It’s a good thing the Egyptians believed strongly in an afterlife and wanted to make sure their dead had an ample supply of bread. The bread and the tomb inscriptions tell us something about how grain was grown and bread baked. To really understand the process, however, you need to be a practical-minded archaeologist like Delwen Samuel, who first set out to replicate Egyptian bread.
Photo of a model from the tomb of Meketre, Metropolitan Musdeum of Art, Rogers Fund and Edward S. Harkness Gift, 1920.
It has been a long time since anyone who wanted to eat bread had to first grind their wheat. Grinding, however, was absolutely fundamental to agricultural societies, and still is for some. Archaeologists can see how the work left its mark on the skeletons of the women who ground the corn in the valley of the Euphrates. Then, about 2500 years ago, in the area now called Catalonia, an unknown genius invented the first labour-saving device.
Photo from the Mills Archive.
August 15th is Ferragosto, a big-time holiday in Italy that harks back to the Emperor Augustus and represents a well-earned rest after the harvest. It is also the Feast Day of the Assumption, the day on which, Catholics believe, the Virgin Mary was taken, body and soul, into heaven.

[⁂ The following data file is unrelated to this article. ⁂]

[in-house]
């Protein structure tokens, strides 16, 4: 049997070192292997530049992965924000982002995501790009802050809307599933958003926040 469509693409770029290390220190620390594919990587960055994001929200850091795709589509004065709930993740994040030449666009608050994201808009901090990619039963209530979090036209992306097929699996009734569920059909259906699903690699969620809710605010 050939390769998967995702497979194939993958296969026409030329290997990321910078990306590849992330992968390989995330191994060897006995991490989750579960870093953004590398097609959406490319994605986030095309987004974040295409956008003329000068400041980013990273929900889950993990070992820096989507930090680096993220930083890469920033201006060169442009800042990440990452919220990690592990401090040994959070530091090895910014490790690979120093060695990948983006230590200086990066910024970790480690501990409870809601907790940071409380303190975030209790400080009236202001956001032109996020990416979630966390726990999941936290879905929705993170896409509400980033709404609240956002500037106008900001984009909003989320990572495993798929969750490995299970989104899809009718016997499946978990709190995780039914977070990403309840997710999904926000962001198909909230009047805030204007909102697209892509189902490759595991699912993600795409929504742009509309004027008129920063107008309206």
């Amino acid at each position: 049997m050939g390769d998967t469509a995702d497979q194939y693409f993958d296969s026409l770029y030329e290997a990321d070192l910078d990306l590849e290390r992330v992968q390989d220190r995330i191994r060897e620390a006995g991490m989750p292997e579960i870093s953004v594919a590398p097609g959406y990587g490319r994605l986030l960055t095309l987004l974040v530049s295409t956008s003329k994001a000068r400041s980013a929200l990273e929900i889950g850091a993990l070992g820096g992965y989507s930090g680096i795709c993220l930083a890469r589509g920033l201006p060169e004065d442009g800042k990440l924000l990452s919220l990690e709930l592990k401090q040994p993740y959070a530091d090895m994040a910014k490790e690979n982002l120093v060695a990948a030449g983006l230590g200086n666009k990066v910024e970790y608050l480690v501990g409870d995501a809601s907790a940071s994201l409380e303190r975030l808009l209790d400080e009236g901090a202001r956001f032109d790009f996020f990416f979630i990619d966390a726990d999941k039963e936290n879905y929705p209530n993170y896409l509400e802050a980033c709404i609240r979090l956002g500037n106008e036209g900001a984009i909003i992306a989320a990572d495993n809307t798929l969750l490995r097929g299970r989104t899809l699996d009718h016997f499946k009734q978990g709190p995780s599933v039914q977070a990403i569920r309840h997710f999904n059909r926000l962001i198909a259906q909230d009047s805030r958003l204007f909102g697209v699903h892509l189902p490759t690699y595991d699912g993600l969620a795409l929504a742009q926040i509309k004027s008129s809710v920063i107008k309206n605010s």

Is there a connection between them? And what does it have do with wheat?
Apologies to listeners in the southern hemisphere; this may not reflect your experience.
The rotary quern was perhaps the first labour-saving device. Using water power, rather than muscles, to turn the millstone made it even more efficient. Without watermills, it is doubtful whether ancient Romans could have enjoyed their bread and circuses. Because they require capital investment and skilled workers, watermills also set the trend for concentration in the food industry.
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Grinding grain by hand has always been considered women’s work, or, in the absence of women, suitable for slaves and suitably demeaning for prisoners of war. Maybe the most famous of those was Samson. The book of Judges (16:21) says, in the King James version: